Sharon Creech's Blog, page 5

June 25, 2014

Last week I met
bookbinder and book conservatorAlison Kullergenerous with her timeand studio

and now I am hookedand want to know moreso I'm taking a courseat Maine Media Workshopsin August.
A little more about Alison Kuller here.More about Maine Media Workshops here.

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Published on June 25, 2014 08:57 • 63 views

June 18, 2014

Four weeks agothis was a leafless, bare, brown landscapeand nowwhat an explosionof greeneryand flowery

so dense and lushit knocks outyour eyeballs
you can't take it all inat once
you have to focuson small pieces

and even thenyou can hardly believesuch bounty exists

so casually

so delicately

you could lie down hereand say'ahhh. . .'

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Published on June 18, 2014 17:06 • 28 views

June 7, 2014

In the last post, I tried to compare shaping a story to focusing a camera, beginning, say, close up to a person or place and then pulling back to show the context or wider setting.

You could also do the reverse, as above: there's a stone patio, a stone wall and dense trees beyond.  What sort of place is this? What might happen here? Then move in a little closer:

The wall is carefully crafted, hand-built, hmm . . . who built it? Why is it important?  And if you go closer:

Well, well, well . . . look what was there amid those stones all along. Is that critter the subject of the story or a sign of . . . what?

Guess you've got to write the story to find out . . .


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Published on June 07, 2014 17:23 • 41 views

May 26, 2014

Writing a story is like aiming a camera and focusing: do you want the wide landscape, the faraway shot, or the closeup? I often begin up real close, in the narrator's mind or with a close look at one or two characters in the midst of something . . . and then . . .

 . . . pull back . . .. . . to show where this takes place and who else is central to the story.

The focus usually moves in and out then, throughout the story: sometimes close in, sometimes further back.

Someone recently asked me how I choose which sort of focus to use, and the answer is that I simply follow how the scene is playing out (like a movie) in my head.  I don't feel as if I'm manipulating the 'camera'; I feel as if I'm following it, instinctively leaning in and pulling back.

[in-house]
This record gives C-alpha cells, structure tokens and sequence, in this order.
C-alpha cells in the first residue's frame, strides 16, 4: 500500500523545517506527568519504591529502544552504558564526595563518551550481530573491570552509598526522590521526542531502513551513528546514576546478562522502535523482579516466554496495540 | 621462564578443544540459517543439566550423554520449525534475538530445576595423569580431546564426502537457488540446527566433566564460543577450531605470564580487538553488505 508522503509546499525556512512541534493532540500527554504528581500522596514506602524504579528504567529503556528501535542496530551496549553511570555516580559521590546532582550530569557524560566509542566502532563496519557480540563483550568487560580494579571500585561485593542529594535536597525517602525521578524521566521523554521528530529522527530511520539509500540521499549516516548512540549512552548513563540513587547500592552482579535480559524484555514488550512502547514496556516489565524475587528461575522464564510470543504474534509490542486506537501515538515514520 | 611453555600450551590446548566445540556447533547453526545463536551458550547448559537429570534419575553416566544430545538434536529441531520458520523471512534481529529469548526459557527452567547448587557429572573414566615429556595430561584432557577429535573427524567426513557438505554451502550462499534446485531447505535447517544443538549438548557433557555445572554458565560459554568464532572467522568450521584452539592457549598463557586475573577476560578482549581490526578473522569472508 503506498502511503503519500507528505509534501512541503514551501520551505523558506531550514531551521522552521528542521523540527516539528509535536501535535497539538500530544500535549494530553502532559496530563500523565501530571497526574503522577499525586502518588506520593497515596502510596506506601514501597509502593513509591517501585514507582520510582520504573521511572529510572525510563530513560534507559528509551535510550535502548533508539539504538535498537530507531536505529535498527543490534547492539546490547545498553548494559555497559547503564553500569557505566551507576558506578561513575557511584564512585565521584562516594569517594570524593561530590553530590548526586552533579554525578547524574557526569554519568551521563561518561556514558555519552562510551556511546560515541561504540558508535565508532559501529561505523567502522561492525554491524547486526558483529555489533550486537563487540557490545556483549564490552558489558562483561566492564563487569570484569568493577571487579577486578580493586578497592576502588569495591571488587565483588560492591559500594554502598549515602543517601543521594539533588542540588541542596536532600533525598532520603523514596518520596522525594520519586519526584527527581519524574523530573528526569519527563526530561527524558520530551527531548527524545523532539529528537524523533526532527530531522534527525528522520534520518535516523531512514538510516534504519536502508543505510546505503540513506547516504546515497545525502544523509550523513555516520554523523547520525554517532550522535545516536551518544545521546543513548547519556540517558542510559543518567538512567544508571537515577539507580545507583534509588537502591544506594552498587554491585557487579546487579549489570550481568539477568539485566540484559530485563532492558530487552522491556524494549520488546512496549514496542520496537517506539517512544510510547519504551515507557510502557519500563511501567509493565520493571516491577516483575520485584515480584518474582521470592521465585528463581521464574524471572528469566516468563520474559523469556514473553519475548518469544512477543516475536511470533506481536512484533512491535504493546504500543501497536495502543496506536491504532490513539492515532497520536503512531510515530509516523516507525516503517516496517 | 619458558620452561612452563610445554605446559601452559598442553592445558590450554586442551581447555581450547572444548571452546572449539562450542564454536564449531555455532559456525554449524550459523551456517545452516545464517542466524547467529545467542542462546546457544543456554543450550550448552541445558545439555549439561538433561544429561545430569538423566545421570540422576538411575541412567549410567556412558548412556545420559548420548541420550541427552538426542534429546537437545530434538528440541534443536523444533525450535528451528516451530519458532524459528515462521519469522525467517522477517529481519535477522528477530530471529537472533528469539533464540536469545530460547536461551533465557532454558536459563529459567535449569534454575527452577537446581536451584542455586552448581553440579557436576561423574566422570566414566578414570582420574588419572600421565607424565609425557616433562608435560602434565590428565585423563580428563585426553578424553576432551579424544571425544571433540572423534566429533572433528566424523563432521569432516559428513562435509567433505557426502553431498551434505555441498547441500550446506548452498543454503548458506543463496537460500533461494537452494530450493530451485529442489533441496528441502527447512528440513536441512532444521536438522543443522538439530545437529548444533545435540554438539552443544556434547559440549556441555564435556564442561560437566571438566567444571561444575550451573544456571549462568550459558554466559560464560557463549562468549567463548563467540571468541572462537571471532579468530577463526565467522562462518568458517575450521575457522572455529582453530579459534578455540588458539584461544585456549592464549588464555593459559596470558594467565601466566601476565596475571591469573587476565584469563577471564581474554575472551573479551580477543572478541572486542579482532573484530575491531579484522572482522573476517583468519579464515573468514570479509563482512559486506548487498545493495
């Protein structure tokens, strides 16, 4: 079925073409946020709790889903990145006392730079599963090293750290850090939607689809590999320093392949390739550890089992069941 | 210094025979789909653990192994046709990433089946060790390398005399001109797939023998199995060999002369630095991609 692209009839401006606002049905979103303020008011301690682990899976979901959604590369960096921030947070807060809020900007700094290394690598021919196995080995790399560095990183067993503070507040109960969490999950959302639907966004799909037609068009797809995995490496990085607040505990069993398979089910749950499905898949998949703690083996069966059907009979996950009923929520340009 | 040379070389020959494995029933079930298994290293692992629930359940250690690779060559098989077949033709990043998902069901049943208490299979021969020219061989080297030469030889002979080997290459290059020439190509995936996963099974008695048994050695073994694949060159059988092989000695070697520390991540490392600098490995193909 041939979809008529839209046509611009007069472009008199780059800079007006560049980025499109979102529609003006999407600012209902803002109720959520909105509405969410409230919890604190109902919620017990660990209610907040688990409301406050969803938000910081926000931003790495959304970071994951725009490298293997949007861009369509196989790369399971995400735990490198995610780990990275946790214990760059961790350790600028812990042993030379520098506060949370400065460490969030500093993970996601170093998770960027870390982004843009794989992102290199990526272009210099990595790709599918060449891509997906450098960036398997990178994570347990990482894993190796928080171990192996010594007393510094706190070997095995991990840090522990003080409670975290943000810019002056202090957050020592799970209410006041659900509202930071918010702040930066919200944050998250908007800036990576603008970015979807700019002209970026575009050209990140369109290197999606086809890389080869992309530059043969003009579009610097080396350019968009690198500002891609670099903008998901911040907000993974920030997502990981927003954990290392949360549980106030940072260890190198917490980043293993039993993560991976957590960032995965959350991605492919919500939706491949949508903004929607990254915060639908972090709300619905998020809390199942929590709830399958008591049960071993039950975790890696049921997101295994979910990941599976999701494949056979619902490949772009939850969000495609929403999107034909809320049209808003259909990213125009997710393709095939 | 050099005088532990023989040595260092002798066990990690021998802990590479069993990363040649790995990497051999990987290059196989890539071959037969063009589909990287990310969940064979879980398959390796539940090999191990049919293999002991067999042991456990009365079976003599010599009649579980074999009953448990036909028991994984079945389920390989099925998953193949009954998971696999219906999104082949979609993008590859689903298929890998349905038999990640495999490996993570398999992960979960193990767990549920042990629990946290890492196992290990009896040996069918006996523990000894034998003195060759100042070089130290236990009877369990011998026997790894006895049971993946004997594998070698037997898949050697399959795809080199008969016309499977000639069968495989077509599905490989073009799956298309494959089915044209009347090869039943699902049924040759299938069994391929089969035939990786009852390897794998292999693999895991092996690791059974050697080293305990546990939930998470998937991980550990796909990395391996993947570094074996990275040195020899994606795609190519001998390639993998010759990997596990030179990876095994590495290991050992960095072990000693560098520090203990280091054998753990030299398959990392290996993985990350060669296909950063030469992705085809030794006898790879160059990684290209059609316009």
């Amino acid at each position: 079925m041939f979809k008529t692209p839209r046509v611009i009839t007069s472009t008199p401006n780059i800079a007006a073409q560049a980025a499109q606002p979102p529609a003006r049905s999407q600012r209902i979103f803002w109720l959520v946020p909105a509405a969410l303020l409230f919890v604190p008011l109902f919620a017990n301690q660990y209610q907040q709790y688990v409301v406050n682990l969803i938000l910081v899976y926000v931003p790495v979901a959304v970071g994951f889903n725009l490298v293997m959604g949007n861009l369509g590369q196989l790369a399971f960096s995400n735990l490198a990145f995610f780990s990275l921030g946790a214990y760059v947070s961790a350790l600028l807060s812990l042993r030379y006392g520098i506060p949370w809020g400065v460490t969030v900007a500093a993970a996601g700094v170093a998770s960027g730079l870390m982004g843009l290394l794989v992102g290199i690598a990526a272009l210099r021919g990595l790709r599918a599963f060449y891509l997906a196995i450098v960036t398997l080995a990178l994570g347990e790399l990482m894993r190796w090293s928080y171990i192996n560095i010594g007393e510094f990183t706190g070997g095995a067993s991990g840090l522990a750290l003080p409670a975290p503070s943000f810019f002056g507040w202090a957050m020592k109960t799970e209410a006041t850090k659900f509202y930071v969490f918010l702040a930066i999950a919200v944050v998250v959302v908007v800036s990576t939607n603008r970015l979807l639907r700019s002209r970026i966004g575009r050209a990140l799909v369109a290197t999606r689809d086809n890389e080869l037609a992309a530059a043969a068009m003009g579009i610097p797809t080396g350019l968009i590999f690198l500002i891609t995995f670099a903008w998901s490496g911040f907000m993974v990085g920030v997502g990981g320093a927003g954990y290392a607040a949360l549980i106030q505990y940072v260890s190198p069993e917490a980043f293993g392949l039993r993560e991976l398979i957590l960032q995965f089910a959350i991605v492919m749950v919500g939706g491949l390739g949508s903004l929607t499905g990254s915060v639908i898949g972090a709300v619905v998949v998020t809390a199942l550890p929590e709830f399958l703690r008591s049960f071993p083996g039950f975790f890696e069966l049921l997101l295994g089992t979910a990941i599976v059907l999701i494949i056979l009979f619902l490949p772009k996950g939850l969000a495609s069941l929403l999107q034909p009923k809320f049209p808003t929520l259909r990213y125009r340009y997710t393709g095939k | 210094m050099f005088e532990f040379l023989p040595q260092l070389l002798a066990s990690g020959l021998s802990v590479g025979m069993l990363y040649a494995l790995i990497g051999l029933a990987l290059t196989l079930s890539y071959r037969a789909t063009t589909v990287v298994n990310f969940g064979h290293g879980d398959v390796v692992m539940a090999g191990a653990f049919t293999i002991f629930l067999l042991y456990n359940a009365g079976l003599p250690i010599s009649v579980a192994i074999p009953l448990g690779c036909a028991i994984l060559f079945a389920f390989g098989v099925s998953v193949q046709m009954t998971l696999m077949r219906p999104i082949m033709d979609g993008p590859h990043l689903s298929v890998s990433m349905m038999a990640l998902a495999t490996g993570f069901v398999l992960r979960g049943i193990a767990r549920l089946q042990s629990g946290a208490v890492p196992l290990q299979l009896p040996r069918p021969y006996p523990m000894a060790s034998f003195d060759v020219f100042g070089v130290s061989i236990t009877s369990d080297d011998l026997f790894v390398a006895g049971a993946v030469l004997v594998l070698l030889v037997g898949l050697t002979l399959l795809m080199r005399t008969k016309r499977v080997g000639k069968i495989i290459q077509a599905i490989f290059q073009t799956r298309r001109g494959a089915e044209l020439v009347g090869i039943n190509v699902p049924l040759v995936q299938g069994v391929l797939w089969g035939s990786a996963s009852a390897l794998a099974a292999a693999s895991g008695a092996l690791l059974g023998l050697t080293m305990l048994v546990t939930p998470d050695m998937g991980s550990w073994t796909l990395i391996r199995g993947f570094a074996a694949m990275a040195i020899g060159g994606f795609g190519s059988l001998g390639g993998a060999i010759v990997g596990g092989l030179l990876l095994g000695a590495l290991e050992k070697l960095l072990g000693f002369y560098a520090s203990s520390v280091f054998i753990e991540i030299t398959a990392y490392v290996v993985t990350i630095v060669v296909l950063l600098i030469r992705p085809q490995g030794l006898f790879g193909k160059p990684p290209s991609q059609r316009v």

Occasionally when I feel bogged down in the story, it is often because the focus is stuck--too close or too removed for too long--and a simple change of lens revives the movement.

Or something like that . . .

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Published on May 26, 2014 14:21 • 48 views

May 15, 2014

Here in Mainewe're learning a lot about 4-Hand farm animals.

Jupiter (above)

4-H-ers take on the feeding, grooming and training of the animals.They also muck out the stalls and learn about showmanship, breeding, diet and health care.

So much to love here.

So very much.

For more about 4-H, click here.
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Published on May 15, 2014 13:26 • 52 views

May 11, 2014

My parentsbefore they became parentsoffivecrazeeeekids
Look how calmthey seem here
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Published on May 11, 2014 06:22 • 60 views

April 30, 2014

An art teacher and book lovermakes a collage-soupfor Granny TorrelliatSketchbook Wandering 
(Click on link to hop over there. . .)

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Published on April 30, 2014 13:41 • 54 views

April 19, 2014

One class of young readers offered their versions of book covers for The Boy on the Porch.  Below are a few.
You probably already know how much I love student art, right?
I especially loved seeing the elements that students chose as emblematic of the story: the blue tree, the shoes, the guitar, jelly beans, cow and dog.  Perfect.


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Published on April 19, 2014 18:03 • 43 views

April 9, 2014

From the age of nine onward, this was my home in South Euclid, Ohio, shared with parents, four siblings and a cousin.

My sister, three brothers and I sat on those steps, ran round and round the perimeter, climbed the maple tree (at left), raked leaves, threw red rubber balls against the steps, played jacks and spud and tag, roller-skated on the sidewalk and washed those windows with vinegar and water.

Such a good, good place.

(With thanks to college student Anastasia Demor for the current photo.)
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Published on April 09, 2014 16:25 • 57 views

April 3, 2014

Strolling along the beach todaycool breeze sparkled water
met this fellowskittering sideways:

left left leftright right right 
black beaded eyes swiveling 
missing a leg or two.
Poor crabby fellowlooking for a placeto hide.
He's hopingI won't steponhim.
I'm hopingthesame.

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Published on April 03, 2014 18:18 • 48 views

Sharon Creech's Blog

Sharon Creech
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